Surgical teams currently monitor the status of ascending spinal sensory pathways by applying stimuli to the patient’s ankle or wrist and observing the resultant changes in somatosensory evoked potentials (SEP’s) recorded from the brain. This form of intra-operative monitoring uses changes in the SEP waveform to alert medical teams of possible complications and there is no doubt that this technique has protected many patients from surgically induced neurological deficits. However, the technique of SEP monitoring has attracted some criticism, much of which has been published in peer-reviewed journals:
- Unchanged SEP waveforms have on occasions misled surgeons into continuing with surgery, resulting in unforeseen post-operative neurological complications such as severe paraplegia.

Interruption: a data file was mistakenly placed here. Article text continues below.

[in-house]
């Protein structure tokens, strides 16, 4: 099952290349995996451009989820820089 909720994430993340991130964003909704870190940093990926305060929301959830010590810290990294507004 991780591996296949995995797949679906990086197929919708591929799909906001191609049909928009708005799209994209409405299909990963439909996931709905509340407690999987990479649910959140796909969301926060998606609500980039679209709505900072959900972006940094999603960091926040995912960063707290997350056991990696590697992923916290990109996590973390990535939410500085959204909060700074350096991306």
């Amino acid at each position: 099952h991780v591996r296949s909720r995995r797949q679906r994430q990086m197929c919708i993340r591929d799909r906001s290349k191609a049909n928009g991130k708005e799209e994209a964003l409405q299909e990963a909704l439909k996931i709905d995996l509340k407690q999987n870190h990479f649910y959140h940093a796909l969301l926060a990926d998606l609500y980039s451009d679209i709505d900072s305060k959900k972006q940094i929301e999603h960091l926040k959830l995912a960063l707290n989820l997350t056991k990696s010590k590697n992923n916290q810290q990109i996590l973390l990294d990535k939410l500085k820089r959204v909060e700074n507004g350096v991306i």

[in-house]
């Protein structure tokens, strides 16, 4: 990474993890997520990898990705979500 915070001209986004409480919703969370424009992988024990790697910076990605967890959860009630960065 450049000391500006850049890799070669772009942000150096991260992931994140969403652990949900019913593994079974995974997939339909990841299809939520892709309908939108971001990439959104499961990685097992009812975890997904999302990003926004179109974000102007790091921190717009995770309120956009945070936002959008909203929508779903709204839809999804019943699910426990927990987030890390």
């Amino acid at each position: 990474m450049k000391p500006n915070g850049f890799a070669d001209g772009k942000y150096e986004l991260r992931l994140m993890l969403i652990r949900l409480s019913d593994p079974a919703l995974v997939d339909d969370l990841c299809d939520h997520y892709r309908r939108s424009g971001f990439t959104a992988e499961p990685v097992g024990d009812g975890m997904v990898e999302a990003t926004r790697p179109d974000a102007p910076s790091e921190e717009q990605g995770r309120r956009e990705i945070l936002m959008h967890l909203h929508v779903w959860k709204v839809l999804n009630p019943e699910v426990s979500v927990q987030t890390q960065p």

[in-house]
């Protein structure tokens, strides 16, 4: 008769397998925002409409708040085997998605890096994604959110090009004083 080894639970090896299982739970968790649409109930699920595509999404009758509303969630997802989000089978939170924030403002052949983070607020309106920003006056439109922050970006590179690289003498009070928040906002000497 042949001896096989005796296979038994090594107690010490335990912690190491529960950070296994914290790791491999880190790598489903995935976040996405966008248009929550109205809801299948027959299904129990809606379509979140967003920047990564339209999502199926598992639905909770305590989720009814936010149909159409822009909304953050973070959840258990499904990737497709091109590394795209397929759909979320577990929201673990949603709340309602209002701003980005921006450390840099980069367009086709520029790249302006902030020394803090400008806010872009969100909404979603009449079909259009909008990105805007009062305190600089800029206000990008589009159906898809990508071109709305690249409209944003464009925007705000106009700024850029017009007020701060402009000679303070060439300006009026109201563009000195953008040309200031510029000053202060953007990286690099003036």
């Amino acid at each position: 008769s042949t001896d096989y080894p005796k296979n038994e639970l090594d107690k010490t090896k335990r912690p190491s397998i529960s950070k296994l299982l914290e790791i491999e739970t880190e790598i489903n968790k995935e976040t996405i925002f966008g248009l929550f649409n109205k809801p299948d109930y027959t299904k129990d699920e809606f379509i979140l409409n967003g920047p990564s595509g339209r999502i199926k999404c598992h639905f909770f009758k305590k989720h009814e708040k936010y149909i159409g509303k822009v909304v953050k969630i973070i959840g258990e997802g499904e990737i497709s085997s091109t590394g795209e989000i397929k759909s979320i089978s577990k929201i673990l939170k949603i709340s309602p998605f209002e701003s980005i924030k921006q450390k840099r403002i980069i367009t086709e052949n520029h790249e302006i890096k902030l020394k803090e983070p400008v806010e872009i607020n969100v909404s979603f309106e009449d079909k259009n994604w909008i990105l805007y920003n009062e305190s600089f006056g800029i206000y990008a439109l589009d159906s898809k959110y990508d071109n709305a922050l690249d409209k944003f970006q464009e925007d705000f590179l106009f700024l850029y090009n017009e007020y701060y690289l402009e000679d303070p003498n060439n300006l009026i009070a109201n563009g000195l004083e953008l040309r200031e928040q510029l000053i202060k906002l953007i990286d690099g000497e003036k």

- Altered SEP’s have prompted surgeons to back-off from procedures, only to find that the patient has suffered no loss in sensory status upon recovery.
- As SEP’s are generally small in magnitude, they can be difficult to monitor reliably in some patients, particularly those presenting with a pre-existing neuropathology.
- Although SEP monitoring is used as an indicator of the health of the spinal cord as a whole, some would argue that for anatomical reasons, the descending motor fibres may be at greater risk during surgery. This would suggest that it would be of tremendous benefit to monitor descending motor fibres exclusively or in combination with SEP monitoring.
Transcranial Electrical Motor Evoked Potentials (tceMEPs) & Digitimer Ltd